ocuments released yesterday in the case of a drug company
whistle-blower shed light on how extensively doctors were involved
in promoting unapproved uses of a Warner-Lambert drug,
Warner-Lambert paid dozens of doctors tens of thousands of
dollars each to speak to other physicians about how Neurontin, an
epilepsy drug, could be prescribed for more than a dozen other
medical uses that had not been approved by the Food and Drug
Administration. The top speaker for Neurontin, Dr. B. J. Wilder, a
former professor of neurology at the University of Florida, received
more than $300,000 for speeches given from 1994 to 1997, according
to a court filing. Six other doctors, including some from top
medical schools, received more than $100,000 each.
Other doctors were paid to write reports on how Neurontin worked
for a handful of their patients, the court papers said. Still others
were paid to prescribe Neurontin in doses far exceeding the approved
levels as part of a clinical trial that Warner-Lambert created to
market the medicine, according to the court papers, which are new
documents filed in the lawsuit by the whistle-blower. The papers are
backed up by hundreds of pages of corporate documents and memos
recently filed with the court.
The whistle-blower, Dr. David P. Franklin, a former
Warner-Lambert employee, contends that the company's marketing
tactics, which have helped make Neurontin a top-selling medicine,
with more than $2 billion in revenue, were illegal. He says that
federal and state governments paid hundreds of millions of dollars
for Neurontin as doctors prescribed the drug to Medicaid patients
for various conditions including pain, bipolar disorder and
It is illegal for a drug company to market a medicine for uses
the F.D.A. has not approved, but doctors can prescribe a drug in any
manner that they think is best for their patients.
Lawyers for Dr. Franklin argued that the company relied on the
doctors to market Neurontin for unapproved uses because it was
illegal for the company to do so. The speaking program, which also
included paying doctors to listen to the speeches at hotels and
resorts, was called peer selling, according to the documents.
Also this week, prosecutors filed a brief supporting Dr.
Franklin. The United States attorney in Boston, Michael J. Sullivan,
asserted in the brief that his lawyers had "presented evidence of an
illegal off-label marketing scheme that is rife with false
statements and fraudulent conduct."
For example, Mr. Sullivan said, Warner-Lambert had invited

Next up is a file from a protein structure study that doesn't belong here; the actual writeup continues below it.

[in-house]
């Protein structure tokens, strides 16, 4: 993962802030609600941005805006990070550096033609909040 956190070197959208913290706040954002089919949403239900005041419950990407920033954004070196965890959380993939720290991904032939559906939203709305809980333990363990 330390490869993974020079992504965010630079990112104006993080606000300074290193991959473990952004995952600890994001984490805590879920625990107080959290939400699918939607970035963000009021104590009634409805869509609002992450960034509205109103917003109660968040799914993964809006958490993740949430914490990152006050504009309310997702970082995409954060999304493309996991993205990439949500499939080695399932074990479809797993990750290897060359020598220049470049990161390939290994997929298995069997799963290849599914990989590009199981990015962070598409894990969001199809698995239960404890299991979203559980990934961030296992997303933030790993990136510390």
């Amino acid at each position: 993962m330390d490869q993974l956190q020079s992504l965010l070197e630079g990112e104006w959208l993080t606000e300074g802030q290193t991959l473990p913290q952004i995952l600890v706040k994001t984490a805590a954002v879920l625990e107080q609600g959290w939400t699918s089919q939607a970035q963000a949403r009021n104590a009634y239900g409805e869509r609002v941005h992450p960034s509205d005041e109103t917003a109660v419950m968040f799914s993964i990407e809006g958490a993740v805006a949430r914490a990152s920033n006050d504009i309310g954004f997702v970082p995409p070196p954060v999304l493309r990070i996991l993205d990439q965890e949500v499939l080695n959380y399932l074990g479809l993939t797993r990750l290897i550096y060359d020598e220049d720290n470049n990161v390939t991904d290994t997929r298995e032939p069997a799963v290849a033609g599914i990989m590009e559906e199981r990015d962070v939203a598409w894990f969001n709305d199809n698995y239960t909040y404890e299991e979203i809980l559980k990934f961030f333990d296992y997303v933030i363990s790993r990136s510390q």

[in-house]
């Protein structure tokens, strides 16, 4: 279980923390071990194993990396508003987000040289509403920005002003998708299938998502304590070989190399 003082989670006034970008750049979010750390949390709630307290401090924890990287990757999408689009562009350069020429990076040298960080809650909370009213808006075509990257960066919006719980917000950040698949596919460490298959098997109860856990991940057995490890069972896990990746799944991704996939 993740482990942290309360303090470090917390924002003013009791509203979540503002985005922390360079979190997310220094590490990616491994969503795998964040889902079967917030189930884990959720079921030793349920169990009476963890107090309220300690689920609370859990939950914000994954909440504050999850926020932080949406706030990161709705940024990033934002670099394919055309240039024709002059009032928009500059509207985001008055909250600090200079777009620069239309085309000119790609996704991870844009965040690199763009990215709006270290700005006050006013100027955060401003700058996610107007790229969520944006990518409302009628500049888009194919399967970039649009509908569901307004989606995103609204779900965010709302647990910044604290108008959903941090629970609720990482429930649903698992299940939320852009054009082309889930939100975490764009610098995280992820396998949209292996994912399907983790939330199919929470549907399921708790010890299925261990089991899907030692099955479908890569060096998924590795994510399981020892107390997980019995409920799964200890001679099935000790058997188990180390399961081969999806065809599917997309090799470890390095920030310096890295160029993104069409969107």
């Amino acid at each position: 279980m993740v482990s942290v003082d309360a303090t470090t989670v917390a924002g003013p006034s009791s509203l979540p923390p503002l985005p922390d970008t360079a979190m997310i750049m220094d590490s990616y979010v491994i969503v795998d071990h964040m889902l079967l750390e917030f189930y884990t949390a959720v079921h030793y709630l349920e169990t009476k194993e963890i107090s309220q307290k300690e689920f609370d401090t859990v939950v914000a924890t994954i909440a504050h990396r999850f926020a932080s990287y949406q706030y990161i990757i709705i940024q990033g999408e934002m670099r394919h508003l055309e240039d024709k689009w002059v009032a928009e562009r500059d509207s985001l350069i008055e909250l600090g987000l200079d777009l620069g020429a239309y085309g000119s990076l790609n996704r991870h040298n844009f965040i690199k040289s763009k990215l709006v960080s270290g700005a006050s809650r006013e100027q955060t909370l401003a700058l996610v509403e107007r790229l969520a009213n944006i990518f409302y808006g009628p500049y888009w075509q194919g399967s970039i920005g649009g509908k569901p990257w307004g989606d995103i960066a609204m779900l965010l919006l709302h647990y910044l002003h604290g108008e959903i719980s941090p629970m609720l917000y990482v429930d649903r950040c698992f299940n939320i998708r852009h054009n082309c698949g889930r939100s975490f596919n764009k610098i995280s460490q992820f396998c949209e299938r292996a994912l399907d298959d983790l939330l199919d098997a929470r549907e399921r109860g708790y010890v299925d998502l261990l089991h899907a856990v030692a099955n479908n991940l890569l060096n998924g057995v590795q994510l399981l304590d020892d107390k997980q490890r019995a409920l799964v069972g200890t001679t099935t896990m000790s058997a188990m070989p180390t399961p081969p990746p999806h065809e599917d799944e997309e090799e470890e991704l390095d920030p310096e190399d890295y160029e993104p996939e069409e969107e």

doctors to continuing medical education classes that the company
said would provide unbiased information about Neurontin. In fact,
Mr. Sullivan said, some of these classes were "a massive promotion"
in how Neurontin could be used to relieve pain and were planned by
Mr. Sullivan's brief, filed on Tuesday, was significant. Even
though prosecutors have said in court that they are conducting both
a civil and a criminal investigation into the accusations, the
federal government has not formally entered the case as a plaintiff.
Mr. Sullivan filed the brief after Pfizer,
which acquired Warner-Lambert in 2000, asked the court to throw out
the case, arguing that Dr. Franklin had not proved that the company
violated the law.
A spokesman for Pfizer, Andy McCormick, said yesterday that the
lawsuit dealt with events that occurred about four years before
Pfizer acquired Warner-Lambert. He said Pfizer had helped to write
and develop a code of ethics that was adopted by large
pharmaceutical companies last year. "We strive to adhere to the
highest ethical standards," he added.
Corporate documents made public in the case yesterday state that
a Warner-Lambert strategy was to focus on respected doctors in the
major teaching hospitals who would serve as "Neurontin
One of those was Dr. Steven C. Schachter, a professor at Harvard
Medical School and a physician at Beth Israel Deaconess Medical
Center in Boston. Dr. Schachter received $71,477 from May 1994 to
September 1997 to speak about Neurontin to other doctors, according
to the court papers.
At a meeting Warner-Lambert sponsored for physicians at the
Ritz-Carlton Hotel in Boston in 1996, Dr. Schachter said that "pain
specialists are finding that low dosages of Neurontin are effective"
— a statement that lawyers for Dr. Franklin called misleading.
Paul Cirel, a lawyer for Dr. Schachter, declined yesterday to